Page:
Budget ratified; tax reform bill on hold
(The Philippine Star) - December 12, 2017 - 4:00pm

MANILA, Philippines — The Senate and the House of Representatives last night ratified the final version of the proposed P3.8-trillion 2018 national budget.

The two chambers, however, failed to ratify the report on the proposed tax reform bill, officially called Tax Reform for Acceleration and Inclusion (TRAIN), which would impose a P6 tax on diesel, cooking gas, kerosene and bunker fuel for electricity generation over three years starting on Jan. 1.

The TRAIN conference committee was still putting finishing touches on the measure.

Speaker Pantaleon Alvarez has vowed to approve the two important measures before the end of the year.

Davao City Rep. Karlo Nograles, House appropriations committee chairman, said President Duterte is scheduled to sign the budget bill by Tuesday next week.

Nograles said among the major changes the two chambers agreed upon were the provision of an additional P1,000 cash allowance for public school teachers – raising the amount from P2,500 to P3,500 per month – additional P10 million for each of 115 state universities and colleges and the allocation of P40 billion for free tertiary education in SUCs.

“Now, there is no stopping free college education in the country. This is truly a legacy-defining measure for the Duterte administration, and its implementation will be made possible through the 2018 national budget,” Nograles said.

He said PhilHealth was given an additional subsidy of P3.5 billion “for the health care benefits of employees in the executive branch.”

Lack of transparency

The Senate ratification was not without controversy.

Senate Minority Leader Franklin Drilon and Sen. Panfilo Lacson both questioned the lack of transparency by the Senate committee on finance, which provided them with a report of the bicameral conference committee but without any explanation of the details of the changes made to the budget measure.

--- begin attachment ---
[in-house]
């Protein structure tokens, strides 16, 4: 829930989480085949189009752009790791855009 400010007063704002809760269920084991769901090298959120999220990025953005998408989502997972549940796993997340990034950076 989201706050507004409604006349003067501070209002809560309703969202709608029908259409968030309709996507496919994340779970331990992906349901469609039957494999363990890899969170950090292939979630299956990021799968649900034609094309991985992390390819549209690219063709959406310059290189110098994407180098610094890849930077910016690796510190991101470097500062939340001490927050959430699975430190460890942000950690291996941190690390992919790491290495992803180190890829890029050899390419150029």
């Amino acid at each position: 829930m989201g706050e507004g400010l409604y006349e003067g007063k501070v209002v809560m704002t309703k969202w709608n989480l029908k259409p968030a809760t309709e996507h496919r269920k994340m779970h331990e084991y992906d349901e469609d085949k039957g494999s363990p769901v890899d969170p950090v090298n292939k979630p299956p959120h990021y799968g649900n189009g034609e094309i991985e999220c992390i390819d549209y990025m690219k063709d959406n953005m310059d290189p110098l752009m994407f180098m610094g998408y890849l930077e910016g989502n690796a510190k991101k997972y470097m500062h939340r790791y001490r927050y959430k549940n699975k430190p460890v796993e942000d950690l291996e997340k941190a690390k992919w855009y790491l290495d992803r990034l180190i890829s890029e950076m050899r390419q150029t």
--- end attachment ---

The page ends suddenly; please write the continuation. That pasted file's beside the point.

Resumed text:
Both Drilon and Lacson revealed that they received the bicam report late Monday and did not have time to go through it before yesterday’s plenary session.

The report also contained mere figures of the changes made during the bicam meetings but not the details of these changes.

Drilon said that it was his understanding that upon the request of Lacson, the bicam contingent of the Senate would provide them with a briefing on what was agreed upon during the meetings.

Drilon said he would air his dissent to the bicam report “on the issue of transparency.”

Lacson, who pushed for the removal of P86 billion from the budget of the Department of Public Works and Highways for projects which he said could not yet be implemented because of pending road right-of-way issues, noted that the agency ended up with even more funds and he has no idea how it happened.

During the initial bicam meetings, the Senate panel offered a compromise to bring down the cuts introduced by Lacson to P50 billion, but the House panel still found this unacceptable.

“What are the details? It was not only restored, but even increased by P11 billion. So I need to see the details. Where did the funds go? Which congressmen or senators were credited with these?” Lacson said. 

“I want to see (the details). It’s not here. It’s all summary. While I was studying this, they called for a bicam (meeting). I did not attend, why would I attend when I have not even studied the summary,” he added.

From P626.7 billion that was approved by the House, the bicam approved a P637.8-billion budget for the DPWH or a net increase of P11 billion.

For the Department of the Interior and Local Government, under which the budget of the Philippine National Police is found, the Senate, in its version, removed P900 million for the Oplan Double Barrel and P500 million for the Masa Masid program or a total of P1.4 billion after President Duterte made the Philippine Drug Enforcement Agency the lead agency in the war against drugs.

In the bicam report, the PNP ended up with a P1 billion increase in its budget.

The Department of Justice was granted an increase of P1.17 billion while the Department of Health was given an additional P2.37 billion.

The Department of National Defense’s budget was increased by P4.95 billion while the Department of Social Welfare and Development saw an increase in its budget by P4.8 billion. – Paolo Romero

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